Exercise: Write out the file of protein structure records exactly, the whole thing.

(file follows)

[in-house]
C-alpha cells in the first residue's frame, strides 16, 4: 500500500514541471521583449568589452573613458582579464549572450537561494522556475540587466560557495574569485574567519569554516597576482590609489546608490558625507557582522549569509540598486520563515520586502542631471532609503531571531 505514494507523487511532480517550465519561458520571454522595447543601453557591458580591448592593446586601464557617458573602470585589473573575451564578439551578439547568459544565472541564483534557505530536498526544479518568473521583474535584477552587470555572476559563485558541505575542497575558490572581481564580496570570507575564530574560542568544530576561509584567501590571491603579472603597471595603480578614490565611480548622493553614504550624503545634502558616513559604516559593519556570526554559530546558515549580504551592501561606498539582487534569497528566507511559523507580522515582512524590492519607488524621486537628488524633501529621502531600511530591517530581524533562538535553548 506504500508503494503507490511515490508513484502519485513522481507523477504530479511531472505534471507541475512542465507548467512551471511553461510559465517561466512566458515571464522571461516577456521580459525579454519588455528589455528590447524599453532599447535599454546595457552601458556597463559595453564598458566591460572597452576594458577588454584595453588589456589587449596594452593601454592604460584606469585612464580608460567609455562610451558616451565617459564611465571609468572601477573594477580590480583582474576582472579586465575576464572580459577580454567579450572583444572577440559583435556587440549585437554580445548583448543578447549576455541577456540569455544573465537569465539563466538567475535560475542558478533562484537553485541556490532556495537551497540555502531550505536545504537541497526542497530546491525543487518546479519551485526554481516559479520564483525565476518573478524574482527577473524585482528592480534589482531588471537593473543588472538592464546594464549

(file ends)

[in-house]
C-alpha cells in the first residue's frame, strides 16, 4: 500500500514541471521583449568589452573613458582579464549572450537561494522556475540587466560557495574569485574567519569554516597576482590609489546608490558625507557582522549569509540598486520563515520586502542631471532609503531571531 505514494507523487511532480517550465519561458520571454522595447543601453557591458580591448592593446586601464557617458573602470585589473573575451564578439551578439547568459544565472541564483534557505530536498526544479518568473521583474535584477552587470555572476559563485558541505575542497575558490572581481564580496570570507575564530574560542568544530576561509584567501590571491603579472603597471595603480578614490565611480548622493553614504550624503545634502558616513559604516559593519556570526554559530546558515549580504551592501561606498539582487534569497528566507511559523507580522515582512524590492519607488524621486537628488524633501529621502531600511530591517530581524533562538535553548 506504500508503494503507490511515490508513484502519485513522481507523477504530479511531472505534471507541475512542465507548467512551471511553461510559465517561466512566458515571464522571461516577456521580459525579454519588455528589455528590447524599453532599447535599454546595457552601458556597463559595453564598458566591460572597452576594458577588454584595453588589456589587449596594452593601454592604460584606469585612464580608460567609455562610451558616451565617459564611465571609468572601477573594477580590480583582474576582472579586465575576464572580459577580454567579450572583444572577440559583435556587440549585437554580445548583448543578447549576455541577456540569455544573465537569465539563466538567475535560475542558478533562484537553485541556490532556495537551497540555502531550505536545504537541497526542497530546491525543487518546479519551485526554481516559479520564483525565476518573478524574482527577473524585482528592480534589482531588471537593473543588472538592464546594464549